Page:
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What Is a Korean Barbecue?

Pork belly is used in Korean barbecue.
Black pepper is often added to Korean barbecue for additional flavor.
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  • Written By: C. K. Lanz
  • Edited By: Melissa Wiley
  • Last Modified Date: 16 February 2015
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Korean barbecue, or gogi gui, refers to the Korean grilling method for cooking pork, beef, and chicken. The method is distinguished by the use of a gas or charcoal grill that is typically built into the dining table itself, where diners prepare their own thinly sliced meat. Although the most common form is for grilling beef short ribs, or galbi, Korean barbecue is an umbrella term that encompasses a variety of marinated and non-marinated meat and seafood dishes. Korean barbecue is normally served with a series of side dishes, or banchan, such as green onion salad or lettuce with cucumbers and peppers.

The two most common Korean barbecue dishes are bool kogi or bolgogi and kalbi kui. Bool kogi is thinly sliced rib eye steak that is glazed with a sweet and salty marinade. Kalbi kui is a meal of beef short ribs that are sliced and butterflied to allow for quick grilling rather than hours of smoking normally necessary to tenderize this tough meat. In addition to beef, Korean barbecue includes pork belly and chicken. Seafood like oysters, clams, and eel are also prepared using this grilling method.

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Preparing a proper Korean barbecue involves more than just grilling meat. When the platters of meats arrive at the table, the diner grills for himself or herself. As the meat is so thinly sliced, grilling can take less than two minutes. Once grilled, the meat is rarely consumed as is. Instead, it is usually made into a rollup with soft leaves of green lettuce as wrappers and other ingredients like white rice, scallions, and soybean or red pepper paste.

The grill used for Korean barbecue is a charcoal or gas-burning brazier that resembles a big flower pot. It is usually built into the center of the dining table, but some restaurants will bring a portable version to the diner instead. Depending on what is being grilled, the grill will be equipped with a wire grate or a grid with holes or slits within a raised rim that collects juices. Lump charcoal is the traditional fuel, but gas grills are increasingly common.

Types of non-marinated Korean barbecue include chadolbegi and samgyeopsal. The former is made with beef brisket that is sliced so thinly that it grills almost instantly. The latter dish consists of unsalted bacon sliced a bit more thickly with scissors prior to grilling. The bacon is often fatty and rolled up with kimchi and mushrooms after grilling.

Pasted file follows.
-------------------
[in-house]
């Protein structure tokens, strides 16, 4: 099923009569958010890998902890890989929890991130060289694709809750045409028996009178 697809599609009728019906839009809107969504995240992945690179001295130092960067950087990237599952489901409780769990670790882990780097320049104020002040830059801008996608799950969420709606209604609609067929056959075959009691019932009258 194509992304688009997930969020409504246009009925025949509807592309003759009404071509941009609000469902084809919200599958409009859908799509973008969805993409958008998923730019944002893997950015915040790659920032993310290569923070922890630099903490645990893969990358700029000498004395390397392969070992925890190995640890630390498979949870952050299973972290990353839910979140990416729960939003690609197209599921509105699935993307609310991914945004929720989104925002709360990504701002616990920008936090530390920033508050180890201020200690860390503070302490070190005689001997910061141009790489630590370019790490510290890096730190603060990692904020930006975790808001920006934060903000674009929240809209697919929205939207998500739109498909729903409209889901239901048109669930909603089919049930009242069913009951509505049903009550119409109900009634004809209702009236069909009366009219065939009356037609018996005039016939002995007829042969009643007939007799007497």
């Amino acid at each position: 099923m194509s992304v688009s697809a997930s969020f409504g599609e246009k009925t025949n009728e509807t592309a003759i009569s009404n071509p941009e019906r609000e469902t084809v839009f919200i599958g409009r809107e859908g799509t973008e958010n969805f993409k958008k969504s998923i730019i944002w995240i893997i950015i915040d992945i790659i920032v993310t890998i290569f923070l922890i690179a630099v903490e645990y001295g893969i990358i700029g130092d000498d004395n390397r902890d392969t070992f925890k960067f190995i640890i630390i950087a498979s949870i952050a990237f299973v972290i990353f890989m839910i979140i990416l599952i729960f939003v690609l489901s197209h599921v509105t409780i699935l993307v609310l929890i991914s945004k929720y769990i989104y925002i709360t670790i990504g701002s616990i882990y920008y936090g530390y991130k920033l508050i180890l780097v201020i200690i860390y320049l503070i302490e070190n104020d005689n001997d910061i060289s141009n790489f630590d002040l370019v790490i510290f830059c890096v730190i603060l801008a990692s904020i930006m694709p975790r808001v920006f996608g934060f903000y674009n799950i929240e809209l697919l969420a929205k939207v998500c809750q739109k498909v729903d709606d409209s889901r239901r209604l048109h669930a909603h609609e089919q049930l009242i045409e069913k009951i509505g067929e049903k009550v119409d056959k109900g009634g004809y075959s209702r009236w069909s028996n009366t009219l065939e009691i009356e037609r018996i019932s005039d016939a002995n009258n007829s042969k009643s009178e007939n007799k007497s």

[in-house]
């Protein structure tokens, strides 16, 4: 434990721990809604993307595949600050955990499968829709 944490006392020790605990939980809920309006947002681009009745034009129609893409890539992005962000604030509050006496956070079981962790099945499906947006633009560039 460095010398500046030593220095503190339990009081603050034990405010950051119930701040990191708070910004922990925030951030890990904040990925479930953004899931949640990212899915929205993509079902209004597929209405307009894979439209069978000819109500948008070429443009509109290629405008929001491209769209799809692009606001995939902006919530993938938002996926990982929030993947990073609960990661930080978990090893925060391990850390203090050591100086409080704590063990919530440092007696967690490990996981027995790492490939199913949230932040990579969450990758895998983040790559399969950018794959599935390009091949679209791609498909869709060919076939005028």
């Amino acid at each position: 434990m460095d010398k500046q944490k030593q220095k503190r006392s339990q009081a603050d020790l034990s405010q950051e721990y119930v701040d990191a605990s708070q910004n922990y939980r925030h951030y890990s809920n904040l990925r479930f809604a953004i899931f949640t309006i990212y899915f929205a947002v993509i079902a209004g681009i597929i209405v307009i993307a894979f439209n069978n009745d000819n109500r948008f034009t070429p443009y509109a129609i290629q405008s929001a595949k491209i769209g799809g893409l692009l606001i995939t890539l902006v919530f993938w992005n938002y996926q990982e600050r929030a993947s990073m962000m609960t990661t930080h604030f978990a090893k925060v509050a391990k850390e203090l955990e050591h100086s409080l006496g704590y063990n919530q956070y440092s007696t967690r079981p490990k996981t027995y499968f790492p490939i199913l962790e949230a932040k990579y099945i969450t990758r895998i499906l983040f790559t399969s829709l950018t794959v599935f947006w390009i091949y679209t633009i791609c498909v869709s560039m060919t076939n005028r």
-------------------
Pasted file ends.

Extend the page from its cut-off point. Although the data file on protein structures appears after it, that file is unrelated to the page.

Although some Korean barbecue dishes are non-marinated, the majority are. Typical marinades tend to incorporate salty soy sauce and sweet sugar, mirin, or Asian pear. Sesame oil lends a nutty taste, and garlic and black pepper add fragrant flavoring. Korean barbecue pork or seafood can be especially spicy due to the common use of chili powder and hot bean paste in these dishes. Complementary beverages include plum, wild strawberry, and rice wine.

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fBoyle
Post 3

I do like Korean barbecue but it does have some downsides. The prices are high, so it's not something I can have every week. The other downside is that I have to go there on a weekend or an evening because I have to go home and shower afterwards. All of my clothes smell like barbecue afterward.

discographer
Post 2

Korean barbecue is amazing!

My friend took me to a Korean barbecue restaurant in Virginia last week. I was not expecting much but left the place very impressed. First of all, there is so much meat served and the quality of the meat is very good. They had different options on the menu but we chose the option with multiple type of meats so that we could get a taste of everything.

We had brisket, bulgogi, galbi and steak. I think the beef brisket was best -- not too fatty nor dry. It was also great that we got a variety of sauces and vegetables on the side to have with the meat. We even grilled some of the slice onions.

I will definitely be going back there when I crave barbecue.

candyquilt
Post 1

This reminds me of Japanese hot pot. It's not a grill, but a similar cooking station at the center of tables in hot pot restaurants. It usually has water or broth boiling in the center and customers cook their own meats and ingredients.

Some people dislike the idea of having to cook their own food, but I personally think that this is a great concept. People can decide exactly how they want their meal. Plus, neither Japanese hot pot, nor Korean barbecue require long cooking times. Since the meat is thinly cut and prepared to cook, it only takes a few minutes for the meal to be ready.

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